another issue that is inherent to the shaft drive cars is torque steer. not because of the shaft, but as a result of the inline motor position. it's minimal, and of course won't, by itself, keep anyone out of the a main, but an issue all the same.

well, i tried not to be opinionated and just relay what i have read or experienced. hope it was some help.
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Old 01-08-2002, 01:41 AM   #8
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People know when my TC3 is on the track. It sounds like a jet doing down the straitaway. I think its a combination of the IRS chassis, Robinson Machined spur, aluminum parts.... and the fact that I cut the back of the body out for less wind resistance cause it to make the noise that it does. I LOVE IT!!!!
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Old 01-08-2002, 03:06 PM   #9
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Quote:
Originally posted by Modena AL
Why do you say "know your facts before you type"? You are the one with the question! Besides, you are asking a completely opinionated question, so everyones answer will be different... .

I do not feel inclined to answer your completely opinionated question because you sound like one of those people that come into the hobbystore I work at, ask me a question, and then tell me I don't know what I am talking about, when you are the one with the question, that probably doesn't know whats going on anyway.
Hmmm... you sound alittle stressed. Need to relax alittle. My point was about "know your facts...' was because I didn't want people just spurting things out. I probably should have asked for experienced opinions. I just went about it a different way. But I meant nothing by it. So chill out, don't let your panties get all bunched up!
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Old 01-08-2002, 03:08 PM   #10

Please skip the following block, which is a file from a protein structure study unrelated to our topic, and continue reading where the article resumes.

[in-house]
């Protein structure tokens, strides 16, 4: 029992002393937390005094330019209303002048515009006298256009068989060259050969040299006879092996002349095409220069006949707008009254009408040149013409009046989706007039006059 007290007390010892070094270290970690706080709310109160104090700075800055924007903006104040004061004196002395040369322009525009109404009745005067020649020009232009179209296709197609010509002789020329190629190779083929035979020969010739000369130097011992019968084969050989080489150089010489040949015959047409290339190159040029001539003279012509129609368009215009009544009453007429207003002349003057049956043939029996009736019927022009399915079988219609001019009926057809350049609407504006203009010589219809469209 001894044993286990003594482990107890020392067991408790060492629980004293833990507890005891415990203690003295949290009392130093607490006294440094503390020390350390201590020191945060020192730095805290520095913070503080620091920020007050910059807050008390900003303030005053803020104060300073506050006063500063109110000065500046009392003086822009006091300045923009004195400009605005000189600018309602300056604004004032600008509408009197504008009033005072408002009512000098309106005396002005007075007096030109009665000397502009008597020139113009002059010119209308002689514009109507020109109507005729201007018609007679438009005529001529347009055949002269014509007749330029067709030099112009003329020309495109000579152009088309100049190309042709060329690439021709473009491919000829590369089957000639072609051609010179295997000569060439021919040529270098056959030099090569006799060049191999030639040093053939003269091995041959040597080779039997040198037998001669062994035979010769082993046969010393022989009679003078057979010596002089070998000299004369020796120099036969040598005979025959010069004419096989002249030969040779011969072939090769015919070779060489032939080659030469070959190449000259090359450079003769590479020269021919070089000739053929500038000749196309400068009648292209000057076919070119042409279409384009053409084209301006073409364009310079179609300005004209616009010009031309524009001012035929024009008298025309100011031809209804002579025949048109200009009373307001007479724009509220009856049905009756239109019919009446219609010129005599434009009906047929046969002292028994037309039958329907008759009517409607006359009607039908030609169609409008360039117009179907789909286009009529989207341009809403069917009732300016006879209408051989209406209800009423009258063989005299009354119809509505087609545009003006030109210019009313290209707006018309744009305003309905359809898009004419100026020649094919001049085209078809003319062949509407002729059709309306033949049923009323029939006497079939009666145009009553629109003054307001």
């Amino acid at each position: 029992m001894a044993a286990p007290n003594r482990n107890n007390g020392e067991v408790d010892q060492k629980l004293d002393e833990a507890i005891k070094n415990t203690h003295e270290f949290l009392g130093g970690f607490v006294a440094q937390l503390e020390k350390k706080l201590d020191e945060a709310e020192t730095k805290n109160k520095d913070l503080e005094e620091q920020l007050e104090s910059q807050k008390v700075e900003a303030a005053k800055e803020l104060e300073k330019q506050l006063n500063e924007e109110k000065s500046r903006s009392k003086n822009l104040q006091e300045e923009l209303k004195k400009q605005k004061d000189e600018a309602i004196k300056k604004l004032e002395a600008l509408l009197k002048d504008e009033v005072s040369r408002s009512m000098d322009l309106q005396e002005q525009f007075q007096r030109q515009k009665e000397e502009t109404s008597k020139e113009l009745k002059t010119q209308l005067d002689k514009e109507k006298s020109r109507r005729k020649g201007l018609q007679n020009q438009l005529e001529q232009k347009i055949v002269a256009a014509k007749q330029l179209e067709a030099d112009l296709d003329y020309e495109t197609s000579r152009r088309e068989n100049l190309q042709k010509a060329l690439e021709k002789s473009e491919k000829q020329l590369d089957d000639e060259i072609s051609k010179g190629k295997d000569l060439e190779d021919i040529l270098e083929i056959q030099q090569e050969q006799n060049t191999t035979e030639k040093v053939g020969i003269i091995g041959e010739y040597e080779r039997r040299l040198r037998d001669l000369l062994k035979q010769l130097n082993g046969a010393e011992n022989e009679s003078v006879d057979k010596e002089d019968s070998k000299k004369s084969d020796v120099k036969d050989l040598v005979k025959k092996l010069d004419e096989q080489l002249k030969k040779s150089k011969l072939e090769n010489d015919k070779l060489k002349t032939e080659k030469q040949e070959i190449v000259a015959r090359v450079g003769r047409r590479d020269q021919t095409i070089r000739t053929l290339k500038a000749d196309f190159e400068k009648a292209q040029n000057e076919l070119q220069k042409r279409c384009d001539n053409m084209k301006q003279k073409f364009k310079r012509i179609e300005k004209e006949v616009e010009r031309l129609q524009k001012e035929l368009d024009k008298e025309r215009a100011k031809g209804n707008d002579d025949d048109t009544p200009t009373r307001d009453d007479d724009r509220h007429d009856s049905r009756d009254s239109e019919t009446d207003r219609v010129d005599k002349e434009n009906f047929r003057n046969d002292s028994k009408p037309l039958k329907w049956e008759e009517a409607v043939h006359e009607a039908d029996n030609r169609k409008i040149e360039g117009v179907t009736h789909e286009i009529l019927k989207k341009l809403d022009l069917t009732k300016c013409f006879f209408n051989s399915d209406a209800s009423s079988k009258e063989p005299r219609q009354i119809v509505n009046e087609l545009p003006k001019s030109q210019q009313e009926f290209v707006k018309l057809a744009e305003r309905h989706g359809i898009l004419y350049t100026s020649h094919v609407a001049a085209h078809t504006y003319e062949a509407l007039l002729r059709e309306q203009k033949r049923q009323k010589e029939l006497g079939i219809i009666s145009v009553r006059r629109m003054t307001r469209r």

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Thanks to the people who answerd my questions. I apprieciate it!
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Old 01-08-2002, 05:25 PM   #11
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In a belt car with 2 belts there is a phenomonen that occurs when your belts are two different lengths. On many cars the rear belt is rather short and the front belt is long. This means the front belt is stretchier that the rear. In this case the rear belt has almost no elasticity compared to the front belt. This can create a very quick yank at the rear tires while the front tires are yanking more slowly for an instant. The only place that this may be an issue is on the starting line from a dead stop but it is still possible.

This is why Schumacher has been making their cars with the motor in the middle and the two belts are of equal length or close to it.

It should also be noted that the guy that did the belt vs shaft drag didnt do it with a load so the test really don't mean a whole lot.
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Old 01-08-2002, 06:47 PM   #12
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From looking at all the designs, I think most belt drives have lower rotating mass, but slightly higher friction. The belts also stretch, but from what I've seen, they don't stretch much.

The shaft drive cars seem to have a higher rotating mass, but run with less friction. There also might be the problem of the car leaning to one side on acceleration, and to the other on braking because of the center shaft's rotation. I don't know if this is an issue or not, but if it was an issue, it would result in inconsistent turning.

I think both are pretty much even. A good shaft car, and a good belt car are both extremely competitive with the right setup and in the hands of a skilled driver. This is just my observation, if I could, I'd test out all these very clever car designs and see how they perform on the track, but I can't afford so many cars. Maybe someday...
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Old 01-11-2002, 01:42 AM   #13
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i recently just changed from shaft driven cars to belt driven cars

all i can say is, BELT DRIVE RULES!!!


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Old 01-11-2002, 06:35 PM   #14
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hehe what dhaft driven car did u previously run???
i used to run a TL01 and it obovoiusly not good cause during acceleration it would run to one side ... well its with a 9 turn motor all u need to do is set it up stiffer to the extend that the torque will not upset the side to side balance then it will be ok BUT on certain BUMPY tracks ... the car is undrivable !